Millions Have No Power Following Sandy While Cold Persists

By , Meteorologist
November 2, 2012; 5:08 AM ET
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Play video Details on the chill that will continue to grip the Northeast into the weekend.

Millions of people impacted by Sandy will have no power or heat through late this week and weekend, and unfortunately, chilly air and a gusty breeze will be in place.

Highs will be held in the 50s on through the weekend along the I-95 corridor from Boston to New York City, Philadelphia and Washington, D.C., with lows dipping into the upper 30s and lower 40s.

Across the interior Northeast, from the Appalachians on westward, highs will top out in the 40s for most places. A few spots in the central and southern Appalachians, especially where heavy snow from Sandy fell, highs will fail to climb out of the mid- to upper 30s. Lows will fall below freezing in the coldest locations. This degree of cold with no heat can be very dangerous.

The Stats Are In: Superstorm Sandy Totals

Photos: Millions Cope with No Power From Superstorm Sandy

It will remain breezy through the rest of the week and into the weekend with sustained winds of 10-20 mph and locally higher gusts. With the breeze factored in, AccuWeather.com RealFeel® temperatures will be even lower than actual temperatures.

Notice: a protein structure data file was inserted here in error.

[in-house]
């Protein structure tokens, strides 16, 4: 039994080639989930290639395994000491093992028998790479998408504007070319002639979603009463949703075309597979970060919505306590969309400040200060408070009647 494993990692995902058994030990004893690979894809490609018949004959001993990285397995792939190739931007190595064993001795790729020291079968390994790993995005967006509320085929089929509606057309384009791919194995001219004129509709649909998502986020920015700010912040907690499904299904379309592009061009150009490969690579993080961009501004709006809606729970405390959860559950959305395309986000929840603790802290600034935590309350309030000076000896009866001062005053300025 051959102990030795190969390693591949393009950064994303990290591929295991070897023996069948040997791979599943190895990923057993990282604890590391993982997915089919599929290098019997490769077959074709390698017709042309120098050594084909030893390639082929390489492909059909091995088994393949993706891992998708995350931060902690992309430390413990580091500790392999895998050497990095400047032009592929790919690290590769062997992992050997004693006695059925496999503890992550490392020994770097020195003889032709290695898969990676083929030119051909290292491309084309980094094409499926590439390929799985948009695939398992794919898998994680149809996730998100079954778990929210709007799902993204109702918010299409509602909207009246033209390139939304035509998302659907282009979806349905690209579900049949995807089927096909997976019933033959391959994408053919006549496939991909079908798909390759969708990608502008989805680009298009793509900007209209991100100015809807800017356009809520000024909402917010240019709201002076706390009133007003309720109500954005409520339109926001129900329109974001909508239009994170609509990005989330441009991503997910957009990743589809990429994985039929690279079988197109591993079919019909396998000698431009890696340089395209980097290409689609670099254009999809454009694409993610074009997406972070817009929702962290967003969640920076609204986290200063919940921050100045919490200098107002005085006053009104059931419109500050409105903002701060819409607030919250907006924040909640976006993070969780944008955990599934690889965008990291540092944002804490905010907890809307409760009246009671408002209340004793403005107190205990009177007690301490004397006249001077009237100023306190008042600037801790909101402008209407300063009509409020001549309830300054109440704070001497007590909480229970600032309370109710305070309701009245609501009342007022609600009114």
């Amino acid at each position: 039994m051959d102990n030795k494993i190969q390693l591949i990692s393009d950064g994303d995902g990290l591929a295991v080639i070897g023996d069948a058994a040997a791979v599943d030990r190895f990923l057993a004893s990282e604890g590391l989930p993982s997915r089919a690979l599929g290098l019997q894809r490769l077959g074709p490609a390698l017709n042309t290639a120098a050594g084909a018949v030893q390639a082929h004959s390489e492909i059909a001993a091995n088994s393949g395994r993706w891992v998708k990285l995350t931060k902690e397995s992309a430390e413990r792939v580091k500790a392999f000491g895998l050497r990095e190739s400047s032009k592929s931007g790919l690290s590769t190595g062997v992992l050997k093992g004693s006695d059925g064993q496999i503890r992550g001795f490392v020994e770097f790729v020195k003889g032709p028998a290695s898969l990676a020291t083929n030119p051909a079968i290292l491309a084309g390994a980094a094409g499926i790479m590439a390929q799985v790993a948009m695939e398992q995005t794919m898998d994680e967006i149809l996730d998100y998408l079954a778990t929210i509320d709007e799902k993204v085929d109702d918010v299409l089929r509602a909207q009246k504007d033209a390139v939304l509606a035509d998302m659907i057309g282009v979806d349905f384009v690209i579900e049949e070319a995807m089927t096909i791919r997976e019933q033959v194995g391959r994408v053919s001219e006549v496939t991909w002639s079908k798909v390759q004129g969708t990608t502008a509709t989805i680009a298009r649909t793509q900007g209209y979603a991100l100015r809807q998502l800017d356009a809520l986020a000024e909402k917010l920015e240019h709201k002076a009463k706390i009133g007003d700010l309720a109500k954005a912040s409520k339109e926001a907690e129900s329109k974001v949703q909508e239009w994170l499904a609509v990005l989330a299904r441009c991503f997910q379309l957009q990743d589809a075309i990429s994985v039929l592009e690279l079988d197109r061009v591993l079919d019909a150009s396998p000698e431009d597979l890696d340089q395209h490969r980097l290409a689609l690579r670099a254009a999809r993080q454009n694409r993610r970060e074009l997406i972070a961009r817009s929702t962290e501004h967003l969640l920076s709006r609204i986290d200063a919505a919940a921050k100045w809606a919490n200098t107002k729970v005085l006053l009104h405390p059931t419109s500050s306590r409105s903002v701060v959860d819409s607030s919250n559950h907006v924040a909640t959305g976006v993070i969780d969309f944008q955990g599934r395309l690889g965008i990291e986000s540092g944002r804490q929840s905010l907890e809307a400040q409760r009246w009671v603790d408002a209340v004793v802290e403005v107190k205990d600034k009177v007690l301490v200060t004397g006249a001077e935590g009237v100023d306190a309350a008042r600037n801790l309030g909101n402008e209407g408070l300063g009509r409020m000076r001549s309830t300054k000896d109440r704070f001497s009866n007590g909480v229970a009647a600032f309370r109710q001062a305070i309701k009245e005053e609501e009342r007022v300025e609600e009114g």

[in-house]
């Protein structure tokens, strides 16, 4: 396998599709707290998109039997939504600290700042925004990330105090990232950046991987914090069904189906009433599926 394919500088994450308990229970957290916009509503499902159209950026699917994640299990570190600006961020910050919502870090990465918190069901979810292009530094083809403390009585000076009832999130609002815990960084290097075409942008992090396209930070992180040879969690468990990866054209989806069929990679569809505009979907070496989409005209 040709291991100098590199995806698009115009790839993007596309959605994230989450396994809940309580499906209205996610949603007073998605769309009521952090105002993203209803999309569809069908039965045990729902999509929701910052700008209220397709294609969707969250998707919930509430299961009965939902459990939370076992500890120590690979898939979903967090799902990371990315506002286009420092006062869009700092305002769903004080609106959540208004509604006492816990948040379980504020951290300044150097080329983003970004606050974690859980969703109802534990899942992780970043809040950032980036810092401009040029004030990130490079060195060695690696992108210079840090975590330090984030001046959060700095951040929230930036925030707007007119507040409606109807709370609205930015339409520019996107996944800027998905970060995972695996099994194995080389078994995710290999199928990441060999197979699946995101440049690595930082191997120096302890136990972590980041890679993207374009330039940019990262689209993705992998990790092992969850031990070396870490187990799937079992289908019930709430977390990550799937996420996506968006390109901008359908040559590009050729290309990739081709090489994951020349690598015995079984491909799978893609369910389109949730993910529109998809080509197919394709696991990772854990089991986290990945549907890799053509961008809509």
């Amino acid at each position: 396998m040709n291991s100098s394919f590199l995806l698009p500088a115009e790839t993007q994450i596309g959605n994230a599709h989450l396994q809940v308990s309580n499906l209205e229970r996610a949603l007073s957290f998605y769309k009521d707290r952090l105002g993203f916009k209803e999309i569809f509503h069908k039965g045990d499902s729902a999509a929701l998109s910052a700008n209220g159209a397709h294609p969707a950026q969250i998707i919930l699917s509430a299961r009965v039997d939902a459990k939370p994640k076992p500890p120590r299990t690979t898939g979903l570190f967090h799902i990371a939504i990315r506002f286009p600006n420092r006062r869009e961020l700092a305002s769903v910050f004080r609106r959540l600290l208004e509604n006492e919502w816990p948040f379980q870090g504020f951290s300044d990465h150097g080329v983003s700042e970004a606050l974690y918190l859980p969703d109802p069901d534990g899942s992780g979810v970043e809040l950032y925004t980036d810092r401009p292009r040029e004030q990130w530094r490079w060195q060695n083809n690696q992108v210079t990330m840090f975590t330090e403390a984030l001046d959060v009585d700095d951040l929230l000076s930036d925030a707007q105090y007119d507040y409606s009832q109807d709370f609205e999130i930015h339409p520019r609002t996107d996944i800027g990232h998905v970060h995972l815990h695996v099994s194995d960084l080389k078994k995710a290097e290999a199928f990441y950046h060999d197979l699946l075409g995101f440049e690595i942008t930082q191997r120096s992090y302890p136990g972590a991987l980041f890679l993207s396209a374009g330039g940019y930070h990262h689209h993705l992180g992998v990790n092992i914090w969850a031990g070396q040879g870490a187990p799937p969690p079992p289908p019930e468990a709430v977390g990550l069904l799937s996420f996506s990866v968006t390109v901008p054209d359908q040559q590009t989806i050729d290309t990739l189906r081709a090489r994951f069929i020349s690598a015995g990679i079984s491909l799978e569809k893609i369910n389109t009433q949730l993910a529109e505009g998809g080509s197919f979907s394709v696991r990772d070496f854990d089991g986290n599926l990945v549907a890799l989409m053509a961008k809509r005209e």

A few showers will linger across the interior into the weekend as well.

"Trying to stay warm still no power," tweeted @jlsmith early Thursday morning, Nov. 1, 2012.

Sandy Batters Mid-Atlantic Region
Extensive flooding occurred in coastal areas of New Jersey and along the Atlantic coast of Maryland due to Sandy's storm surge on Monday.

Large sections of the Atlantic City Boardwalk were floating around in the floodwaters, while famous piers were destroyed.

"Iconic AC pier - destroyed!" tweeted Serena Marshall on Tuesday, Oct. 30, 2012.

Besides destruction of famous piers and landmarks, significant beach erosion occurred along the New Jersey coast.

Minor storm surge flooding also occurred in the Chesapeake Bay. Early Tuesday at high tide, minor tidal flooding was occurring around Baltimore and Washington, D.C.

While water surged toward the coast, torrential rainfall and high winds pounded the mid-Atlantic region.

Peak wind gusts include 60 mph in Baltimore and Washington, D.C.; 88 mph in Montclair, N.J.; 81 mph in Allentown, Pa.; 79 mph in Highland Beach, Md.; and 79 mph in Chester Gap, Va.

Governor Christie said early Tuesday that there were 2.4 million customers with no electricity in New Jersey, twice the number of power outages caused by Irene in 2011.

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